Crazywell Pool, it’s very name suggests that something is amiss or else why should a harmless pool of water earn such weird name? Yes if you read the old Dartmoor legend books plenty of weird things have happened there. Some will have you know that it’s dark waters are bottomless whilst others swear blind that if you peer into the pool on Midsummer’s Eve you will see the reflection of the next person to die. True there have been some explained and tragic deaths connected with the murky waters in recent years but any sane person would say that’s just coincidence – wouldn’t they?
Regardless of all the sinister tales Crazywell Pool has become a favourite spot for ‘wild swimmers’ whose want it is to bathe in untamed, icy waters as opposed to the tame waters of swimming baths. Karen Cook was one such person, for her the sensation of open water set in a truly breathtaking Dartmoor landscape was here way of relaxation or was it escapism? Most weekends here blue Nissan Micra could be seen carefully parked down at Norsworthy Bridge from whence she made her way up Raddick Lane to the pool. You could almost set your clock to her blue towel appearing on the banks of the pool by the time the Dartmoor dawn shed its first light over the flanks of Raddick Hill. The towel signalled that fact that Karen in her blue swimsuit would be gliding gracefully through the still waters. During the balmy days of summer that self same towel could be seen in the same spot as nightfall cast its shroud over the moor. One could easily say that the blue Nissan Micra, the blue towel and that blue swimsuit had become part of the Dartmoor landscape as the old stone cross which stands guard over the pool.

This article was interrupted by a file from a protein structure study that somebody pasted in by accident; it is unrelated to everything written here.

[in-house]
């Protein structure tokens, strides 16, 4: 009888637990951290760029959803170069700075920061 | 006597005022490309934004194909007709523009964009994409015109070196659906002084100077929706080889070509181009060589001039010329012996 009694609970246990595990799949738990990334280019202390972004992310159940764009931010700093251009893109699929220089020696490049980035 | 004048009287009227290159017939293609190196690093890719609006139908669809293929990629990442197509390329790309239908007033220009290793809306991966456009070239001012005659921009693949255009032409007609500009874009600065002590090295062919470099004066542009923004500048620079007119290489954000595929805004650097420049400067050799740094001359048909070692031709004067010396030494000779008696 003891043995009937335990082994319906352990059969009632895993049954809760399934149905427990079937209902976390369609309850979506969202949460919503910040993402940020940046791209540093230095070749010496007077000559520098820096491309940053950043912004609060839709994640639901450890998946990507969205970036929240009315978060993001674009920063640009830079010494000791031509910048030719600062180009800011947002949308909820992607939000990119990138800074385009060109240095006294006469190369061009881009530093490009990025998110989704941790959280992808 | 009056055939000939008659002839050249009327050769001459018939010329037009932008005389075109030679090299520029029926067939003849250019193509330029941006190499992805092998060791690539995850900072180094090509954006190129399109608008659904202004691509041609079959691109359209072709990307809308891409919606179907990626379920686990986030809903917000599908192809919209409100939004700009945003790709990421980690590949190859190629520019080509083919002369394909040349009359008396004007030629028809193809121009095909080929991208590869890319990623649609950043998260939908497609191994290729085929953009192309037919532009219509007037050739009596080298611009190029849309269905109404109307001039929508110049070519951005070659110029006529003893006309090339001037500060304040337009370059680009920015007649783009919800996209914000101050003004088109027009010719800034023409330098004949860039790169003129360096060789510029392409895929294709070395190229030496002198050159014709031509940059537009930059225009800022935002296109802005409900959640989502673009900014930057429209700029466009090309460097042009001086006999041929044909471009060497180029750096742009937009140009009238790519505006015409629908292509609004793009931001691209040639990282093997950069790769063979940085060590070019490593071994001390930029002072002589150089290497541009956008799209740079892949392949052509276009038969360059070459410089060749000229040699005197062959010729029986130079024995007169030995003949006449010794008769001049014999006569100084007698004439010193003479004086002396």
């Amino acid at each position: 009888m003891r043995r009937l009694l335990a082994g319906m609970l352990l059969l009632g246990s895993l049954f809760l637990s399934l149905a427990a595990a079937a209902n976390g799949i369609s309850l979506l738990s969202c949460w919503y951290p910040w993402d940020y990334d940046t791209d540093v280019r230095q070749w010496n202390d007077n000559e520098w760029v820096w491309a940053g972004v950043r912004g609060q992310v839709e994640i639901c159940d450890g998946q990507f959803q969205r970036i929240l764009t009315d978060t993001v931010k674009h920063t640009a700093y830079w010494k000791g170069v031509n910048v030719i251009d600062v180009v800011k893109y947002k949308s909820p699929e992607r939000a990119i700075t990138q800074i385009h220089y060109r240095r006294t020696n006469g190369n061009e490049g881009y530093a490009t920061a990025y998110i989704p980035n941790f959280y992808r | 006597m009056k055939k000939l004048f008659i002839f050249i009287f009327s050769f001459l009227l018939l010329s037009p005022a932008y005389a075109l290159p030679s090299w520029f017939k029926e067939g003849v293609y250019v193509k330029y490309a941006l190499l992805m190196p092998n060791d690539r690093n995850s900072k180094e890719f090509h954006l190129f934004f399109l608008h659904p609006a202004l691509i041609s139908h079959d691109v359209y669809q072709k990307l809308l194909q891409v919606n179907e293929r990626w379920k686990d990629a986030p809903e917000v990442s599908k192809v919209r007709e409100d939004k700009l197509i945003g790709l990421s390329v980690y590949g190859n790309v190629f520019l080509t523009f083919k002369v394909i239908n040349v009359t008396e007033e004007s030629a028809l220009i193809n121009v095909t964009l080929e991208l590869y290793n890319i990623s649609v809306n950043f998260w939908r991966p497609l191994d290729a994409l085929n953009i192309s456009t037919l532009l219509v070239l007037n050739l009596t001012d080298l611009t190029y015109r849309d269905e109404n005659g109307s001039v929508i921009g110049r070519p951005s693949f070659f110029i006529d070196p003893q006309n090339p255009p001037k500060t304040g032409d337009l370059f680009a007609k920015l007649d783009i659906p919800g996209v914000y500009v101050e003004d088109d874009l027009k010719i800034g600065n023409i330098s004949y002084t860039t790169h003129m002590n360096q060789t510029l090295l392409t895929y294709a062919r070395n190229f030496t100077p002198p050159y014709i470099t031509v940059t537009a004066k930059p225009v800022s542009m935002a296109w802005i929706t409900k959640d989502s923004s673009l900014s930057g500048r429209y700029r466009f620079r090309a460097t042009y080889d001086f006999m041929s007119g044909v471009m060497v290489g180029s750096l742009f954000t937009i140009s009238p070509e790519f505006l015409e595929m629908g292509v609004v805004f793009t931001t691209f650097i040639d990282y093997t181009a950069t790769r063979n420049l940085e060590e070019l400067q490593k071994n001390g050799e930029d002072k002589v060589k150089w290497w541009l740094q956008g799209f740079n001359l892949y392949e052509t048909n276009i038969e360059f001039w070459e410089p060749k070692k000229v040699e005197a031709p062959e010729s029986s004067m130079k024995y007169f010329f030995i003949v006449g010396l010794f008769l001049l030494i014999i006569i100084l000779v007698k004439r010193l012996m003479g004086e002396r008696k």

Over time she began to look at Crazywell Pool as her own personal lido, so much so that she noticeably began to resent any others sharing her waters. Unfortunately her much needed solitude was becoming less and less frequent as the popularity of the pool spread amongst other wild swimmers. On one warm and cloudless July day she counted thirteen other swimmers, three dogs and seven children all stealing her waters. In her mind she may have well driven down to Torquay and swam in the waters of Babbacombe Beach, it probably would have been less crowded. To overcome this problem Karen decided to visit HER pool earlier in the morning and later at night which worked well for a while. As time went by other swimmers had that same notion and Karen’s time became both earlier and later. Eventually she was visiting Crazywell at the very first crack of dawn which provider her with an empty pool but evenings were still a popular time for other swimmers. In the end much to her disgust Karen had to forgo her evening swim although each night there was always that urge to take a swim.